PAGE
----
Arthritic knees have less cartilage lining than normal which can lead to a swollen knee cap and a narrow space for your joints. These problems can cause stiffness and pain, limiting your activity. For those accustomed to high-impact sports or exercises, this can seem devastating. How will you achieve physical fulfillment if you can’t do what you are used to? While you may have to stop playing football or soccer, it doesn’t mean you can’t play any sports.
Tennis can be hard on your joints as you run to hit the ball from every corner of the court, so those with arthritic knees are recommended to play doubles. This lessens the amount of running you need to do, and playing on a sprung or clay court will ease some pressure from your knees.
Walking helps to strengthen the muscles of your knees, and, if you walk outdoors, you can also benefit from fresh air. Walking can lead to running, though you shouldn’t plan on training for a full marathon. If you’d still like to compete in some kind of race, try a triathlon. Mixing cycling, running, and swimming would give you a well-rounded workout and would be better for your joints than strictly running.
If you have swum for exercise before, you know that it benefits your entire body. It works for each muscle group and helps you to increase your cardiovascular endurance. This endurance can help you in other workouts as well. Choose a stroke that doesn’t aggravate your joints and makes you feel comfortable. If you enjoy swimming, try different water exercises or join a water aerobics class.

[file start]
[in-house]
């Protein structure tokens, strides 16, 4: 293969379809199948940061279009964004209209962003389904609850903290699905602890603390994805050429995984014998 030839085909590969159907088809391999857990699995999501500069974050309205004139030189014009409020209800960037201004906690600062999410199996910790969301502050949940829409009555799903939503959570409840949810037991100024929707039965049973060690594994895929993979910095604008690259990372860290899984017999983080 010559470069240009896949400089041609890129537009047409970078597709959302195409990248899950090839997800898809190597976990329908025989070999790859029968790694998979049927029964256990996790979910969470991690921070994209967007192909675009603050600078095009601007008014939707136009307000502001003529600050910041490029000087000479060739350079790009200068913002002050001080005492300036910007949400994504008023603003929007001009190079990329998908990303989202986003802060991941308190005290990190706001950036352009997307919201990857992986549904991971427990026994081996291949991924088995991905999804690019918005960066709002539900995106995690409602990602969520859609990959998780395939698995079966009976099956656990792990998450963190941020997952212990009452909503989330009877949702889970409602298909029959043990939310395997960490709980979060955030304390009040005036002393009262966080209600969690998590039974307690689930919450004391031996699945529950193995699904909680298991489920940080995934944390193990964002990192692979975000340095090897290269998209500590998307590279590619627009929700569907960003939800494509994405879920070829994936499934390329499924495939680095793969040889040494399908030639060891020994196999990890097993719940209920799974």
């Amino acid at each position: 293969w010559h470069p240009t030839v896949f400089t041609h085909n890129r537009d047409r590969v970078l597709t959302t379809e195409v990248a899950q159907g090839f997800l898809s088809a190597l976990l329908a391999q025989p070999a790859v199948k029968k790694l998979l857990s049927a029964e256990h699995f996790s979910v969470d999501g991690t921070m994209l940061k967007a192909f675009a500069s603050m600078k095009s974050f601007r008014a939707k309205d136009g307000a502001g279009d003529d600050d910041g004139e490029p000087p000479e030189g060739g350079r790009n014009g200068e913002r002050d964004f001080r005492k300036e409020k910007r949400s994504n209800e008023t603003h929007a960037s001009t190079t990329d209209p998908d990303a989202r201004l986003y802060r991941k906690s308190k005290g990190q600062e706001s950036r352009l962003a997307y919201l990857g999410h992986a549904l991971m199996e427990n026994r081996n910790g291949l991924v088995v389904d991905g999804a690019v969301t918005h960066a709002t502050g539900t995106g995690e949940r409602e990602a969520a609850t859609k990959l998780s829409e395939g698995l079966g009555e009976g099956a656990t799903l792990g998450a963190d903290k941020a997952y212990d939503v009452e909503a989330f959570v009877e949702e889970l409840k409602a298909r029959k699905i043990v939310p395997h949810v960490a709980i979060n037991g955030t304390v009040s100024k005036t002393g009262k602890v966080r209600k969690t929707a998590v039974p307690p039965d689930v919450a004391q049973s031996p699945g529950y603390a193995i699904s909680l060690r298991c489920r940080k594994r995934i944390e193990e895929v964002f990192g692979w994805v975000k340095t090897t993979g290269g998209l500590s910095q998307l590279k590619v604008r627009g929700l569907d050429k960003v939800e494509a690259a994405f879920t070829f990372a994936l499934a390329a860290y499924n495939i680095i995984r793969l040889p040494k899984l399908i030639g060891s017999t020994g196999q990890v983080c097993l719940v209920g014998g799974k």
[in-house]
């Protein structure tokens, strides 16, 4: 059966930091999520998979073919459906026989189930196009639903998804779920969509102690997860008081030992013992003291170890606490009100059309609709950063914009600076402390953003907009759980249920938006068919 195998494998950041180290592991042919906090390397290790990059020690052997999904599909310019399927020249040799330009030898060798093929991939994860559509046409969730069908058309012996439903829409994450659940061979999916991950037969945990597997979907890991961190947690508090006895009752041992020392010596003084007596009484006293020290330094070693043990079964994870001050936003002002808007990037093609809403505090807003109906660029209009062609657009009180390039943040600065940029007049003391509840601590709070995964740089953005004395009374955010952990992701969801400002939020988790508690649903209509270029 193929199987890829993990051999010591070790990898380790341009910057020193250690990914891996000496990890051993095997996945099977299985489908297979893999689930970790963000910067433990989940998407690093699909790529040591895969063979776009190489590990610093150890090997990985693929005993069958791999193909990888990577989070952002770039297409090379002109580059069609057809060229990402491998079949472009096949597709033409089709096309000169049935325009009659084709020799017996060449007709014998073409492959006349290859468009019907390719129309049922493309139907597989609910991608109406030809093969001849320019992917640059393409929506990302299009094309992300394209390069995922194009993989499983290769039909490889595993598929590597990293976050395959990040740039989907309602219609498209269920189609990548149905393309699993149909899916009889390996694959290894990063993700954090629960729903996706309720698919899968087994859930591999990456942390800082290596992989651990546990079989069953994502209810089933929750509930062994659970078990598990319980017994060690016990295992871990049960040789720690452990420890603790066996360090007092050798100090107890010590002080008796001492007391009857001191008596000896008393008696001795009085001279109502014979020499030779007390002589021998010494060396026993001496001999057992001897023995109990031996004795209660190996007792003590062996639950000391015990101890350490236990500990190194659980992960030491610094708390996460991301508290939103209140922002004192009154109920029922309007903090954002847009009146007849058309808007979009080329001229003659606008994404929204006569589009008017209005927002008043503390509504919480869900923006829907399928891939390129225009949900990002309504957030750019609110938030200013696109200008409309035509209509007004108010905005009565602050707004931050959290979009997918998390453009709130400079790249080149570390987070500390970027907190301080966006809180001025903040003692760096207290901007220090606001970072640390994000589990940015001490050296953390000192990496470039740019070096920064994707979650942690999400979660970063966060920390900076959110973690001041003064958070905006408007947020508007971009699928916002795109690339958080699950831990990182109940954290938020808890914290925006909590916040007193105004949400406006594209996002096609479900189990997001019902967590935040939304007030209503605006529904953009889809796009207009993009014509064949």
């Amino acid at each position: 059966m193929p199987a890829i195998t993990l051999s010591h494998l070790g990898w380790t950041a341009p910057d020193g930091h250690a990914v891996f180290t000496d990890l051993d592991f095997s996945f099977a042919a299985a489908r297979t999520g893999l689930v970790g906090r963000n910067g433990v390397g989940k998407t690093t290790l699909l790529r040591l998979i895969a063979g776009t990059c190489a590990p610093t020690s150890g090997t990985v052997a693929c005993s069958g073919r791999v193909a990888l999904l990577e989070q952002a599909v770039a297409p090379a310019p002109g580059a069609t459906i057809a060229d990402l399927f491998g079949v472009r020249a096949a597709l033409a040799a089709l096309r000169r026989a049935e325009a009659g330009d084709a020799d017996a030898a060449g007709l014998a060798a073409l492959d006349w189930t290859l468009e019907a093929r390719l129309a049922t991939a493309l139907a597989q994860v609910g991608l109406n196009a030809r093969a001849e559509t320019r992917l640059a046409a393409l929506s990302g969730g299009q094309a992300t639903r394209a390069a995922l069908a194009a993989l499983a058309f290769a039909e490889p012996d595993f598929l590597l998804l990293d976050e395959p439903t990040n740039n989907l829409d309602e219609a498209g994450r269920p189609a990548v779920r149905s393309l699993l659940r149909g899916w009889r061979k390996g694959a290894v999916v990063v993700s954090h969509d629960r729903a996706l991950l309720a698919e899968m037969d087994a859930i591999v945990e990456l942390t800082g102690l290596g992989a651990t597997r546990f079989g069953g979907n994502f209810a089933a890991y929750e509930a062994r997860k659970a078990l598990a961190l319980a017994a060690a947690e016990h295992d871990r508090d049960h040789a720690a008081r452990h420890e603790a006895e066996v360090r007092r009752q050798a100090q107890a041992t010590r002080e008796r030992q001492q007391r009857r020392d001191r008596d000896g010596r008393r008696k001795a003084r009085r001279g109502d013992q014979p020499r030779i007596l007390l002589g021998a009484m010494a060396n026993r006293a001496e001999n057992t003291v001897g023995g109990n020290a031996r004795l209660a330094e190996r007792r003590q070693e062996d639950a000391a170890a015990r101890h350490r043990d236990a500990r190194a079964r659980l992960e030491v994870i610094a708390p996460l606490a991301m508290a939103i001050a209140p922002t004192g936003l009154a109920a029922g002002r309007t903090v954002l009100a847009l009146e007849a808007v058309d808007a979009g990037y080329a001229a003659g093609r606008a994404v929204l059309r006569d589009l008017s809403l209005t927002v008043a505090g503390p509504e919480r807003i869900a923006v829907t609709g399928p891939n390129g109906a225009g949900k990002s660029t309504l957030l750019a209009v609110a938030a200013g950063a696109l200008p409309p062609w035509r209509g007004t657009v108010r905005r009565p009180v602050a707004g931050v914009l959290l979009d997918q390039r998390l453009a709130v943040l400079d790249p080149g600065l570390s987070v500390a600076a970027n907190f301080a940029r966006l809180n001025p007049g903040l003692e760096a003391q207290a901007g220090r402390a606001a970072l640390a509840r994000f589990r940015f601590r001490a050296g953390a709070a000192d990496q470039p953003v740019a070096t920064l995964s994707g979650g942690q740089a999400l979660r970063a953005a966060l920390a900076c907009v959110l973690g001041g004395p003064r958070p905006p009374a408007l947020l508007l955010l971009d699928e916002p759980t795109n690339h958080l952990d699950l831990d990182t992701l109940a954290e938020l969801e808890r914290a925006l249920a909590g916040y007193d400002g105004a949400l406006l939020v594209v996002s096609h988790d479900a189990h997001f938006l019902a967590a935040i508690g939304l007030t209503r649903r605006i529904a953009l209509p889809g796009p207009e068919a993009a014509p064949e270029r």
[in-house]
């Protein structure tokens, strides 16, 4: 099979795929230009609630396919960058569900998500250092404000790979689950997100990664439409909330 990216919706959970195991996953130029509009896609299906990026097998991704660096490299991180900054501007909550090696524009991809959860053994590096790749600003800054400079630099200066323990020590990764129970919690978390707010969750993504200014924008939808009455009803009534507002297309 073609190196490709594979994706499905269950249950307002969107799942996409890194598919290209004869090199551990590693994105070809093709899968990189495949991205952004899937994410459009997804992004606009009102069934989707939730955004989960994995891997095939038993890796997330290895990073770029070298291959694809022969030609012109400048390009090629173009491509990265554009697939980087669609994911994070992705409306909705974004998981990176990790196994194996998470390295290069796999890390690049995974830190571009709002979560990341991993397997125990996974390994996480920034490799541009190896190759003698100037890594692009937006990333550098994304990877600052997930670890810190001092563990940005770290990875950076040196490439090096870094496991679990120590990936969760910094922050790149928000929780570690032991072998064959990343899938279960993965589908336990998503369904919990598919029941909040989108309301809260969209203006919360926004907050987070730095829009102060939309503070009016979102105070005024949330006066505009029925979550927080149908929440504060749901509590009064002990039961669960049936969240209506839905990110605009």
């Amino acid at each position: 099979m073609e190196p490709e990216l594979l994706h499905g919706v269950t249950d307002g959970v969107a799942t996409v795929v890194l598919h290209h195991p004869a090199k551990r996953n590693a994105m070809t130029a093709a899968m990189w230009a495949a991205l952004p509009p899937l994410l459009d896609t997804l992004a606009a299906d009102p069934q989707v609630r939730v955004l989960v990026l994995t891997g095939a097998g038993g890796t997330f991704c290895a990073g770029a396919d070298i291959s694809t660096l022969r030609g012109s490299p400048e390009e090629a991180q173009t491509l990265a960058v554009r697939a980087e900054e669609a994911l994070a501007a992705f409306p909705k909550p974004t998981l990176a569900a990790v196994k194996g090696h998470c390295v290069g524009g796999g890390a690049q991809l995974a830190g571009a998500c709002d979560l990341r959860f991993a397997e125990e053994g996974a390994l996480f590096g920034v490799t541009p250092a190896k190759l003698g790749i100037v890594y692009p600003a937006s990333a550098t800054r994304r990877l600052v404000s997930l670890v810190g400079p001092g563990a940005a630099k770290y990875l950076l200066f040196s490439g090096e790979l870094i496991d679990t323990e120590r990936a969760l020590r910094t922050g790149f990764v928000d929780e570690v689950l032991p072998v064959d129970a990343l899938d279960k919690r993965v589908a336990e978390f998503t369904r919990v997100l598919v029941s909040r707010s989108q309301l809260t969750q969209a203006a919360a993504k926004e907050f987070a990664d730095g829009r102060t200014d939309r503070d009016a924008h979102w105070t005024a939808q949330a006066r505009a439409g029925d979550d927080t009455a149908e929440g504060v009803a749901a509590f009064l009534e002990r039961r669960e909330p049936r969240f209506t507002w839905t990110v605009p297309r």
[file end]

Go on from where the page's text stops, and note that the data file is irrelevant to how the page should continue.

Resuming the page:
Cycling is a fun workout for both indoors and outdoors. It is easy to get into a relaxing rhythm or use a faster pace, all while getting in a nice workout. For those with arthritic knees, you may want to try a recumbent bike as opposed to upright stationery or outdoor bikes because recumbent bikes are less strenuous on your knees.
Yoga & Pilates
Both yoga and Pilates work to strengthen and stretch muscles, strong muscles can help support your joints. Do find classes that are focused on teaching you proper form. Yoga, especially, can increase your flexibility and help you relax and relieve stress.
While golf can sometimes hurt your elbows and shoulders, those with arthritic knees can still enjoy the game. Golf exercises your arms and back, and if you are walking, it’ll work your heart and joints too. However, if your knees hurt after a few holes, tone it down or stop playing. Or use a cart between holes and pace while waiting for your turn.
If you want an outdoor workout in the winter, cross-country skiing may be the perfect workout for you. While downhill skiing forces skiers to twist and turn their knees, cross-country keeps your knees fairly straight and still gives you a full-body workout.
Though you may be accustomed to giving each sport or activity your “all,” you’ll want to discuss a healthy exercise routine with your doctor. Doctors like Dr. Aaron Altenburg can advise you on which exercises will be best for your joints and the level of commitment you can healthily dedicate to your workouts.
Exercising is vital to your health and can help strengthen your bones and the muscles around your joints. Exercising, even for those without arthritis, is beneficial to your sleep, maintaining a healthy weight, and improving your balance. Working out doesn’t have to mean a trip to the gym, simply get a group together and go for a walk!